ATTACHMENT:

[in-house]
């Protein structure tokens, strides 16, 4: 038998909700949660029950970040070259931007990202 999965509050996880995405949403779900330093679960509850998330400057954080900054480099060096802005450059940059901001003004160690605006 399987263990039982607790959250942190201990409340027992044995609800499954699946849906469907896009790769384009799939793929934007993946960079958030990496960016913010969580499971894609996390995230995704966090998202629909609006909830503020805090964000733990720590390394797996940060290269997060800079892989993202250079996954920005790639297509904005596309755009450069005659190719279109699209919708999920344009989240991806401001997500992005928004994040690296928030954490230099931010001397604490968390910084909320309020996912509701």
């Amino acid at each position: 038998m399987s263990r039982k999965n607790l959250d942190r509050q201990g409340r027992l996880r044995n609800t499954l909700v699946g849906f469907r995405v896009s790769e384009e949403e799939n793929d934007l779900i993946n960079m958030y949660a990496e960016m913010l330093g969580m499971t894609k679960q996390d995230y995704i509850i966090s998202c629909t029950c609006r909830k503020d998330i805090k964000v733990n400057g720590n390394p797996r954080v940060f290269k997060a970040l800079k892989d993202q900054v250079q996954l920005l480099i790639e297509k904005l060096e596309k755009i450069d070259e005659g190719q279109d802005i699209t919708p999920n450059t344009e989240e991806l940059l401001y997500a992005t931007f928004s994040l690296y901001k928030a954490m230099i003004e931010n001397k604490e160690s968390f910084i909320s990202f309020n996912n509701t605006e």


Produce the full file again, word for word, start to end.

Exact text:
[in-house]
């Protein structure tokens, strides 16, 4: 038998909700949660029950970040070259931007990202 999965509050996880995405949403779900330093679960509850998330400057954080900054480099060096802005450059940059901001003004160690605006 399987263990039982607790959250942190201990409340027992044995609800499954699946849906469907896009790769384009799939793929934007993946960079958030990496960016913010969580499971894609996390995230995704966090998202629909609006909830503020805090964000733990720590390394797996940060290269997060800079892989993202250079996954920005790639297509904005596309755009450069005659190719279109699209919708999920344009989240991806401001997500992005928004994040690296928030954490230099931010001397604490968390910084909320309020996912509701």
């Amino acid at each position: 038998m399987s263990r039982k999965n607790l959250d942190r509050q201990g409340r027992l996880r044995n609800t499954l909700v699946g849906f469907r995405v896009s790769e384009e949403e799939n793929d934007l779900i993946n960079m958030y949660a990496e960016m913010l330093g969580m499971t894609k679960q996390d995230y995704i509850i966090s998202c629909t029950c609006r909830k503020d998330i805090k964000v733990n400057g720590n390394p797996r954080v940060f290269k997060a970040l800079k892989d993202q900054v250079q996954l920005l480099i790639e297509k904005l060096e596309k755009i450069d070259e005659g190719q279109d802005i699209t919708p999920n450059t344009e989240e991806l940059l401001y997500a992005t931007f928004s994040l690296y901001k928030a954490m230099i003004e931010n001397k604490e160690s968390f910084i909320s990202f309020n996912n509701t605006e």